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thing else to expect in this life, and what they had to experience themselves was all they had to offer to them who might accept their testimony. Men have sometimes suffered very severely for the sake of falsehood, but they have not regarded it as falsehood. To others it was known to be false, but not to the persons who suffered. The acceptance of injustice and suffering is invariably an indication of sincerity. It is not always an evidence of truth, but of sincerity ever; and in the case of the apostles, sincerity and truth were identical. A man may be sincere in maintaining what is in itself false, providing he is persuaded that it is true. But sincerity and falsity could not be conjoined in apostolic testimony. If the apostles suffered in the interest of falsehood, they must have known it to be falsehood; and the world may be fairly challenged to produce an instance in which men have submitted to such sacrifice, when they knew that that for which they sacrificed themselves was not true. The force of this position has been felt by those who have endeavoured to sap the historical foundation of the Christian faith. Hence they have sought by theories of legend and myth, and mixtures of both, to explain how the apostles might be sincere and yet mistaken. But subterfuges fail in the presence of candid inquiry, and are seen to be as far removed from the field of fair and honourable criticism, as the plotter's strategy is from open and manly warfare. It is an incredible thing, this suffering and sacrifice, if the men were false in their hearts, and false they must have been if that was not fact to which they testified.

Accepted as a fact, we may briefly consider- What is the evidential value of the resurrection of Christ? This point has been kept in view throughout the previous discussion, so that its separate treatment need not be lengthy. The resurrection of Christ shows that Christianity is of God. That it is one mode in which the great Author of life has manifested himself for the accomplishment of his gracious purposes. It not merely certifies that Christianity is true, but that the purpose it contemplates is the purpose of God. The resurrection fact accepted, and the divine origin of the Christian faith follows.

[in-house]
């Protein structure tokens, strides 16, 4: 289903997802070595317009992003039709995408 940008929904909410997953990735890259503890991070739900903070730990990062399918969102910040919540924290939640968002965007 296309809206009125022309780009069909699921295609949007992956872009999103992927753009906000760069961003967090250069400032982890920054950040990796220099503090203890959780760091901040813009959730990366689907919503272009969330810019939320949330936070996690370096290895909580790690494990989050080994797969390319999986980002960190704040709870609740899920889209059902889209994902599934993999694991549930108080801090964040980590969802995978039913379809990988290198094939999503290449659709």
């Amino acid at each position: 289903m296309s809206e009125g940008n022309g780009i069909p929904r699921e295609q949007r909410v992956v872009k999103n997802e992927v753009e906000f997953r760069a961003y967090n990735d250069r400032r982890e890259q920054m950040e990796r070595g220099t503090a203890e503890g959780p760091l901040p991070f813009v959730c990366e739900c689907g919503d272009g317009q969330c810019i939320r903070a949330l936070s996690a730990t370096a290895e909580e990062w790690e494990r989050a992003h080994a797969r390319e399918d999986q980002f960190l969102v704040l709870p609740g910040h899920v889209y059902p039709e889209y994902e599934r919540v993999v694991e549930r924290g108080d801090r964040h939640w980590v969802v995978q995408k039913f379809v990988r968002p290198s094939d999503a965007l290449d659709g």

The aim of Christian teaching is not merely to restore man, but to lead him to higher spiritual life. All life is of God. The vitality so beautifully manifest in herbs, and flowers, and trees, rendering this world of ours so charming a spot, is of God; and so is that higher mode of life developed in animals; and that still higher which forms the crown and glory of humanity. In all and by all is God revealing himself, and all the excitants for the development and perfection of life are of God. He is the author both of life and its requisite spheres. All this is true of what is distinctively termed spiritual life. It is of God; and the conditions

requisite for its growth and perfection are also of him. In the resurrection fact, as the culmination of Christ's work on earth, we have evidence that in Christianity God, the author of life, isthat this is the mode in which he manifests himself for the creation and maintenance of spiritual life in men, and that the conditions revealed by Jesus Christ are the conditions under which he designs to prepare man for a higher and more perfect state. In Jesus himself we see human life made free from evil by divine presence and power; and in him also we see human life recovered by the same presence and power from the realm of death, and exalted to the right hand of the Father: evidence at once of what is possible for humanity, and of what shall become actual in the experience of humanity. As Jesus was pure, so may we be; and as he has risen, so shall we also rise from the dead.